Also, persistence is called for right now. Resilience is called for right now. It’s important to give them the view that persistence and resilience are important and that they have the assets that they need, they’re not alone. So that’s why we try to bring them in, maintain connection, build community, and support them.

What happens if the parents can’t help with that, or don’t know how to handle that?

That parent – student – teacher triangle is necessary. So now we’re hosting parent workshops, and will soon be holding family workshops.

How do you develop leaders to have, or encourage greater consciousness?

One of the first things we look for in our interview process of who is coming in is – is there a willingness, is there a true love and dedication to working with kids? Is there a desire to learn and to grow? So more than just the skill level, we’re looking for the depth of that individual. And we spend some time on that. Once they come in, a lot of it has to do with not expecting everyone to jump right into the culture of EduCare overnight, or to take on Heartset as a way of being. In addition to providing training, it’s also important to be patient. Everyone’s doing the best they can. There’s a willingness to learn and grow and we can support them, offer training, provide feedback, and open the lines of communication.

Just because it’s a conscious environment, if you will, a caring environment and an accepting environment, that does not mean that there aren’t very clear expectations that need to be upheld. You don’t necessarily have to uphold it overnight. There is a learning process. There’s a growing process.

Tell us a little bit more about Heartset in relationship to Mindset.

They go hand in hand. We have 8 skill sets for a growth Heartset® to complement a growth mindset:

Skill #1: Seeing the Best in Everyone – Honoring


Skill #2: Positively Reinforcing – Praise 


Skill #3: Listening from the Heart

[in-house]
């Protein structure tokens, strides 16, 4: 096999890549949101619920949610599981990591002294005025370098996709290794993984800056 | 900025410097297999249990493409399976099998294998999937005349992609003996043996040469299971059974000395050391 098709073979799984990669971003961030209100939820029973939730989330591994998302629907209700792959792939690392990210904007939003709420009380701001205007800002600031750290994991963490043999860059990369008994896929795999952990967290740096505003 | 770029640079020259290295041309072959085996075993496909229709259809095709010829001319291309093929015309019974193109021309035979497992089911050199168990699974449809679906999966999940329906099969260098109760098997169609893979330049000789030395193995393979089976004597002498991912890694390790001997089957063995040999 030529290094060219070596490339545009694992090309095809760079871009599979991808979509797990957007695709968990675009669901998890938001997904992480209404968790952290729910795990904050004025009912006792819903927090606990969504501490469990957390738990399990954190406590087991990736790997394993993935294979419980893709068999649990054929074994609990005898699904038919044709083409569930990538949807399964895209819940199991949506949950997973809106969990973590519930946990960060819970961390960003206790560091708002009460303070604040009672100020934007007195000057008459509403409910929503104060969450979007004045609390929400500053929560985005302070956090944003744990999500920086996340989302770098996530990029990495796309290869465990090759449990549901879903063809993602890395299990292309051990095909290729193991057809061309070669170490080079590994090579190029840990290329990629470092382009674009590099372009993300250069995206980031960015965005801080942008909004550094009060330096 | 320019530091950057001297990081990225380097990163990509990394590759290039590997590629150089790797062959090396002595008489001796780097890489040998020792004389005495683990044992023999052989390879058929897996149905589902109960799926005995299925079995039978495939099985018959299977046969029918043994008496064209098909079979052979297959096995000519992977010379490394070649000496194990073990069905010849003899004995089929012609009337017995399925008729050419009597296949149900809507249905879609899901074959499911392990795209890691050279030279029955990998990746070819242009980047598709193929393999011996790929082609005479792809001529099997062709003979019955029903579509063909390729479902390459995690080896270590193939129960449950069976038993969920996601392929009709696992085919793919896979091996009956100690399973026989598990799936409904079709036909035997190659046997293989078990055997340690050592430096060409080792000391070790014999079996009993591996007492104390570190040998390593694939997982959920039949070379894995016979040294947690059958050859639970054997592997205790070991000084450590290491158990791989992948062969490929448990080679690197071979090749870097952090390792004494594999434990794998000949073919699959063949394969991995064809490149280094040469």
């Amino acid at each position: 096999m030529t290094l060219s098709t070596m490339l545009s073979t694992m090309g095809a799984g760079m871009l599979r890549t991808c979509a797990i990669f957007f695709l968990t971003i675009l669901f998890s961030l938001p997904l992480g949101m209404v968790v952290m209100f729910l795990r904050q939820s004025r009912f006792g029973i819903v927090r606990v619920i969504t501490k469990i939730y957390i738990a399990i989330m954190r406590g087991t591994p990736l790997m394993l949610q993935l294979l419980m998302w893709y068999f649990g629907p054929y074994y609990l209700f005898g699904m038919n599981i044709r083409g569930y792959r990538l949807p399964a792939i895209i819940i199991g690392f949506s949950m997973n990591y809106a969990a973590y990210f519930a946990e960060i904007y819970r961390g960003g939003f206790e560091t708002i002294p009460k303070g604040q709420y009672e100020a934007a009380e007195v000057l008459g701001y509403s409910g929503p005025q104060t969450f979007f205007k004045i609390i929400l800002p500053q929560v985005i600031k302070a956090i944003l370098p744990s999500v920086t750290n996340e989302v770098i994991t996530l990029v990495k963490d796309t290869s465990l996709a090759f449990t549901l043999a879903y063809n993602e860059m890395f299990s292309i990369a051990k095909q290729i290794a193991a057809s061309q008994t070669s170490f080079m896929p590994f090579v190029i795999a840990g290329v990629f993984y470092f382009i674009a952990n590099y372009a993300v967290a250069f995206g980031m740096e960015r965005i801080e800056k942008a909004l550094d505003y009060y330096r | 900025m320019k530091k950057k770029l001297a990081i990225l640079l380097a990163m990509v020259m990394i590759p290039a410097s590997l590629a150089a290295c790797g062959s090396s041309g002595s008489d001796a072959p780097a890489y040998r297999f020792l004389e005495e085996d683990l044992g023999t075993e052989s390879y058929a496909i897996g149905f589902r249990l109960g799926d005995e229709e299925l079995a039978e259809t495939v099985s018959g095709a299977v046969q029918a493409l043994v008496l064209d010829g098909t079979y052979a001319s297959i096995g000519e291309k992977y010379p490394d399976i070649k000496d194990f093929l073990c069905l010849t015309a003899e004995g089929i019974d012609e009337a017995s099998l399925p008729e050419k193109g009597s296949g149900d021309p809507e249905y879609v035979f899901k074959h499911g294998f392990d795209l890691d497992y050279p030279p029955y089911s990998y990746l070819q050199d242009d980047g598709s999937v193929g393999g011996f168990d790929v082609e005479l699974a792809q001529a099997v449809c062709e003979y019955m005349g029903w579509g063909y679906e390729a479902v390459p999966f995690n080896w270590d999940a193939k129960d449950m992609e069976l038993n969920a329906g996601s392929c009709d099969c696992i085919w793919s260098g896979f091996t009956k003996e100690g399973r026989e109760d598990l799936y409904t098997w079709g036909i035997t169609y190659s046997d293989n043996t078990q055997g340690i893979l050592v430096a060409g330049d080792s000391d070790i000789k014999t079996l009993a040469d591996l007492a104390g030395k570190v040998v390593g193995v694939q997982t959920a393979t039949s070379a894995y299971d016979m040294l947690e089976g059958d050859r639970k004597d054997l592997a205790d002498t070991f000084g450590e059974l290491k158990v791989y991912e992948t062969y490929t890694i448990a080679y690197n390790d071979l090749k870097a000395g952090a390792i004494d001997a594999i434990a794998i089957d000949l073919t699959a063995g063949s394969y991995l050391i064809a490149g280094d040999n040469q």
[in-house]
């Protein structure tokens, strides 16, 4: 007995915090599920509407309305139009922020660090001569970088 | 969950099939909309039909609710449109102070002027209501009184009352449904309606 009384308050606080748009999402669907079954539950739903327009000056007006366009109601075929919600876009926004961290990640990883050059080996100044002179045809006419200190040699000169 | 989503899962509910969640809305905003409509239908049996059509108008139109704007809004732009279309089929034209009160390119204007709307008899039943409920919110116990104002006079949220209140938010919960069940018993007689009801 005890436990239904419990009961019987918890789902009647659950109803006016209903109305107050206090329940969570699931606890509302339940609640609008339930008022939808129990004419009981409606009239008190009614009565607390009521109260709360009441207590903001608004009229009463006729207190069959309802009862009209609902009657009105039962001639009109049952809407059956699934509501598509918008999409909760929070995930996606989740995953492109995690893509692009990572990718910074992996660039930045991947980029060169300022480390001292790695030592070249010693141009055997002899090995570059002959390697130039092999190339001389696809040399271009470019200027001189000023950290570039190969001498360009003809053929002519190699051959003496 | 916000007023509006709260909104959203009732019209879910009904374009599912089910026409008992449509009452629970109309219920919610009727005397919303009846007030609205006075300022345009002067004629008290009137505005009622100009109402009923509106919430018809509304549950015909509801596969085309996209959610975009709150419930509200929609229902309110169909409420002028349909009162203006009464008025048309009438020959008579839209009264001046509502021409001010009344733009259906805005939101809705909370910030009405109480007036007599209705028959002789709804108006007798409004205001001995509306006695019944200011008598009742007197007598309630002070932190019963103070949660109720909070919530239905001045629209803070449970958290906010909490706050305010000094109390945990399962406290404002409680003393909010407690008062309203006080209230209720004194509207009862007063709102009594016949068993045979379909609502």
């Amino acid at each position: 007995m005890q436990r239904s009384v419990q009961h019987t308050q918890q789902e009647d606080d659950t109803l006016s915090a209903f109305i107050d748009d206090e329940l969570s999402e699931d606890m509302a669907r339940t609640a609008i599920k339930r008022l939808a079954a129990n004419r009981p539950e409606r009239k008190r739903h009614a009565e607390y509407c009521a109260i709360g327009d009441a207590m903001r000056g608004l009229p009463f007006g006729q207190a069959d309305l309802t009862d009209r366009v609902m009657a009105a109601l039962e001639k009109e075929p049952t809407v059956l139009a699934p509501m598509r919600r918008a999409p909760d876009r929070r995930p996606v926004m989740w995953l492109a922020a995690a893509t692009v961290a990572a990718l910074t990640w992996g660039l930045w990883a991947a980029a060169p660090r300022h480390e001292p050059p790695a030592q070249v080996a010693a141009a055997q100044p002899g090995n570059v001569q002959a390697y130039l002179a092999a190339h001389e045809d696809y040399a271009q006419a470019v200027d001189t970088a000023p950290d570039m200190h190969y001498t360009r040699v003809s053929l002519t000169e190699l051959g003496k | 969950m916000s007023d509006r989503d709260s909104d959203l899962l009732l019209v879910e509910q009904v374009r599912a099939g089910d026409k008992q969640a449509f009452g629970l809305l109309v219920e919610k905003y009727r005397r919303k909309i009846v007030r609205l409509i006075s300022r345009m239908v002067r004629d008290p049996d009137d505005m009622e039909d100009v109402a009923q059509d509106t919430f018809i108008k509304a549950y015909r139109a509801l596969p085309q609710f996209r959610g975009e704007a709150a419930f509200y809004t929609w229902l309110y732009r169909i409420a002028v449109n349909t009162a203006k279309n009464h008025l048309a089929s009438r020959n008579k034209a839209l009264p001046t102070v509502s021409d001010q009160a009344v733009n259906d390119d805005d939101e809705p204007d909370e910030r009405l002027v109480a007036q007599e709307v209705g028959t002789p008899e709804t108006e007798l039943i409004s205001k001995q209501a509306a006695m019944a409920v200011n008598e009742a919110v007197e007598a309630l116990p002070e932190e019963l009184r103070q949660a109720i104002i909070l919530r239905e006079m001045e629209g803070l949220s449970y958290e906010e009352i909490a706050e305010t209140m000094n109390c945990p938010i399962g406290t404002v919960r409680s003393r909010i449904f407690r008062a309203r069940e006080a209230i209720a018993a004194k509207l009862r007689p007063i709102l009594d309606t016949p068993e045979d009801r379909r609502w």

Skill #4: The Power of Choice – Personal Responsibility 


Skill #5: Resolving Conflict


Skill #6: Moving from Judgment to Forgiveness 


Skill #7: Turning Challenges into Learning Opportunities


Skill #8: Giving and Receiving

Build the Heartset, build the mindset and keep, keep moving in that direction for yourself – that would be in a sense how you would build conscious business leaders in the field.

There’s so much out there. We’re also asking people to take small steps rather than expecting great changes overnight.

How do conscious business leaders better support people of color, women, and other minorities trying to step up into leadership roles?

As leaders, we need to really check ourselves out. I consider myself to be pretty open-minded and very accepting, but I knew I had to really stop and look at my biases or unconscious stereotypes.

I asked myself, “what were ways that I, as an educator, may not have been really stepping up to the plate?”  And as we became more aware of it, then it’s not to become quiet about it.  When I saw what this, this latest wave of standing up in advocacy for civil rights and Black Lives Matter, I felt strongly that it was time for non-profits, corporations and many others to let our voices be known.

At EduCare, we decided that we wanted to be speaking out as well. We had to honestly look at our practices. You know, we pride ourselves that the diversity of our staff matches the diversity of our students. However, we realized that at our board levels, committee levels, and our top management – there was room for improvement. We’re taking steps of reviewing and then educating ourselves and our staff how we can step up even more and know that we’re part of the community we serve and we have to be a voice for that community.

Some people may say, “well, we’re an educational organization.” My response is that this is part of our education. These are our kids, this is a part of our community. There’s a lot of soul searching. We’re part of a gathering of nonprofits that are standing up and advocating – and we have to do it in a way that sits well inside of our foundation. So, there’s a lot of balancing with everything that’s going on right now.

I think we’re called upon right now to make the choice where kindness and love is being called upon. Love as the foundation of education is core at EduCare Foundation. We’ve worked with over a quarter million students over these 30 years and those seeds of love and kindness are finding their ways out in the community.

For more information visit:

www.educarefoundation.com